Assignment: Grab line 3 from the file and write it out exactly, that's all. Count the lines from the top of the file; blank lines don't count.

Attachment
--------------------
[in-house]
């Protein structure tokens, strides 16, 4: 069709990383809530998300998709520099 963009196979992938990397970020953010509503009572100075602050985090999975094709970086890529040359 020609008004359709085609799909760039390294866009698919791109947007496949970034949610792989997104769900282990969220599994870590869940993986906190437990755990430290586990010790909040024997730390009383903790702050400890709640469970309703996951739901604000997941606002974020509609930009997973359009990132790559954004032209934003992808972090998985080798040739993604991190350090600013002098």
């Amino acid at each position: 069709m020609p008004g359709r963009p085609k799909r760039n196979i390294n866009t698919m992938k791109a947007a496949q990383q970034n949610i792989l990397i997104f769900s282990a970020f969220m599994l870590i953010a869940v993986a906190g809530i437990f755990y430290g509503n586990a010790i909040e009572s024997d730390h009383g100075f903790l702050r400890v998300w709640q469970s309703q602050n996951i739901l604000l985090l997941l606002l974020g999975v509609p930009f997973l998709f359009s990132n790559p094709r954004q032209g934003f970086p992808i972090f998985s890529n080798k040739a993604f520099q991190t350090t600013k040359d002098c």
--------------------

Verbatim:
């Amino acid at each position: 069709m020609p008004g359709r963009p085609k799909r760039n196979i390294n866009t698919m992938k791109a947007a496949q990383q970034n949610i792989l990397i997104f769900s282990a970020f969220m599994l870590i953010a869940v993986a906190g809530i437990f755990y430290g509503n586990a010790i909040e009572s024997d730390h009383g100075f903790l702050r400890v998300w709640q469970s309703q602050n996951i739901l604000l985090l997941l606002l974020g999975v509609p930009f997973l998709f359009s990132n790559p094709r954004q032209g934003f970086p992808i972090f998985s890529n080798k040739a993604f520099q991190t350090t600013k040359d002098c």